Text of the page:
The rent may be too damn high, but soon, it could be less of a burden for tenants who face significant late fees for missing payments by the first of the month.
Under a bill the D.C. Council is expected to pass Tuesday, a late fee charged by a landlord would be limited to 5 percent of a tenant’s monthly rent. The legislation applies to all rental housing, not just rent-controlled buildings. Its proponents say it’s meant to create fair and uniform standards for rental late fees, which to date vary widely.
According to At-Large Councilmember Anita Bonds—who chairs the Council’s Committee on Housing and Community Development—the bill represents the first D.C. effort to regulate these fees, setting five calendar days after rent is due as the threshold for late payments. In a statement, Bonds says the legislation will protect tenants in more than 156,000 rental units from “unscrupulous landlords and outrageous late fees when they fall behind on their monthly rental payments.” (The bill is now on the Council’s non-consent agenda, so it could be tweaked.)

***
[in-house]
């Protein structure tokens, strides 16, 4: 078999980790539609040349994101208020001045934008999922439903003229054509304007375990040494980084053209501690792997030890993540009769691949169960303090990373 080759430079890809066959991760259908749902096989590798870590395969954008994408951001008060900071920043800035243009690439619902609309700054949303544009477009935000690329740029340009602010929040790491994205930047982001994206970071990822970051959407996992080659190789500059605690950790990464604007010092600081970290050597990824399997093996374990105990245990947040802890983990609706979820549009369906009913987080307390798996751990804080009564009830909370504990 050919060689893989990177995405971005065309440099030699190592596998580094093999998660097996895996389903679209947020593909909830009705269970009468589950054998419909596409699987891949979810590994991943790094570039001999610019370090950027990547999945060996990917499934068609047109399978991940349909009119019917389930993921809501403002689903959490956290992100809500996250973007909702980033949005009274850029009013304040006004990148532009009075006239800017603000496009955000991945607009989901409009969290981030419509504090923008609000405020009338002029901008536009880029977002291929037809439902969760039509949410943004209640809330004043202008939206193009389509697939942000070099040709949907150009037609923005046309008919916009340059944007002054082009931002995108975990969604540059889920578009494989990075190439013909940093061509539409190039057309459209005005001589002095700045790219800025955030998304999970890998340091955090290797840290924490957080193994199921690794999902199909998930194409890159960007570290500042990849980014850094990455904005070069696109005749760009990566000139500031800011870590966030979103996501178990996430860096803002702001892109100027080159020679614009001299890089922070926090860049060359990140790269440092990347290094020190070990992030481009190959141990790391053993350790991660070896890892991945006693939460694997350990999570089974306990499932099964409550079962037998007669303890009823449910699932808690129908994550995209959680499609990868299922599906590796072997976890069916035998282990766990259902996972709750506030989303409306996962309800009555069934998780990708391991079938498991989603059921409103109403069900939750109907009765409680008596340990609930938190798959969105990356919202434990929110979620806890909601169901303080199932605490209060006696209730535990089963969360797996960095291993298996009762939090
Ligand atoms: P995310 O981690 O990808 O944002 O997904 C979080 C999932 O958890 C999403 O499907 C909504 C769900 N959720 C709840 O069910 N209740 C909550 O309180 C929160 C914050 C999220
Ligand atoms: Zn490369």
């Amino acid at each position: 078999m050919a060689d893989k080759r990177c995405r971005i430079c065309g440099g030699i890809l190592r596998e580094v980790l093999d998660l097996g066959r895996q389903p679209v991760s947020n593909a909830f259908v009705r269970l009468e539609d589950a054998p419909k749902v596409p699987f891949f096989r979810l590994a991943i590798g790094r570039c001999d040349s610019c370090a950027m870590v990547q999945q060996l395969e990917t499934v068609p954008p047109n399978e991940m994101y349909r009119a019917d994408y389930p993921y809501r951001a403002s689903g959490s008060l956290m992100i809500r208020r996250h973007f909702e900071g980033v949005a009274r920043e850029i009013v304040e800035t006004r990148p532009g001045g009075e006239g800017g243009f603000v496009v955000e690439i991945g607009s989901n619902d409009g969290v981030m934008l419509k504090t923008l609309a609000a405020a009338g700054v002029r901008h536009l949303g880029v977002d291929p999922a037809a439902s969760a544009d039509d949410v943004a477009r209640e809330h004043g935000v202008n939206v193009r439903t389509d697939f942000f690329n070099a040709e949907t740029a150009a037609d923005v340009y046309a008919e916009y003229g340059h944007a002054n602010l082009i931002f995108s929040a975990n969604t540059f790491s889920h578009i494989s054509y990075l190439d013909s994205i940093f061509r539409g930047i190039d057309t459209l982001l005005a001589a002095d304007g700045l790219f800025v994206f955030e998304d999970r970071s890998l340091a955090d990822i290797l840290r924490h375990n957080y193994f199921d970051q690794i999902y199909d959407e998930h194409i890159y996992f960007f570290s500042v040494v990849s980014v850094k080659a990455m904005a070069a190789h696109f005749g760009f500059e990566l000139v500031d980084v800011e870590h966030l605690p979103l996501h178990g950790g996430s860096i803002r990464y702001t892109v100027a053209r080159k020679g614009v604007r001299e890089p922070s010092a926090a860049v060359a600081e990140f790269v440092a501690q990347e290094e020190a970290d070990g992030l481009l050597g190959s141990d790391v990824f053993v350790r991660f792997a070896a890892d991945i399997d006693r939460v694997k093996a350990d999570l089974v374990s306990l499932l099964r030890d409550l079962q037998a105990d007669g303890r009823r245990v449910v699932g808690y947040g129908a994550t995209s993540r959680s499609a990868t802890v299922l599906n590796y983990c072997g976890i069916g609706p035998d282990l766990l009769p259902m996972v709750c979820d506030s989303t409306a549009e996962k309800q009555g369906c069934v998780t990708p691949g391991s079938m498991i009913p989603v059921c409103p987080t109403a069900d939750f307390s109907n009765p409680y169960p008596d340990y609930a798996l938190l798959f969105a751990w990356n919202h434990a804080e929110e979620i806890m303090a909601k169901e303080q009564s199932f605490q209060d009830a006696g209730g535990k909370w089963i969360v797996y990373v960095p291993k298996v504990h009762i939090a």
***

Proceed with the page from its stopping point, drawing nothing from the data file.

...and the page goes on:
In its current form, the policy requires lease agreements to specify the maximum amount a tenant would owe for being behind on their rent. It also bars landlords from charging interest on late fees, evicting tenants based on non-payment of a fee, and deducting a fee from a future rental payment, because some landlords count a timely payment of monthly rent as late when a tenant hasn’t paid off a prior late fee.
On the other hand, the bill allows landlords to charge tenants late fees to be paid within 30 days after the five-day grace period, and to take out any “unpaid, lawfully imposed late fees” from tenants’ security deposits. It creates penalties for landlords who violate its provisions, too.
A spokeswoman for Mayor Muriel Bowser says the executive supports the legislation and views it as a matter of consumer protection.
Bonds, who introduced the bill with Councilmembers Brianne Nadeau, Elissa Silverman, and Mary Cheh, notes that the District would join states like Maryland, Maine, and North Carolina in adopting such legislation.
This post has been updated with comment from the mayor’s office.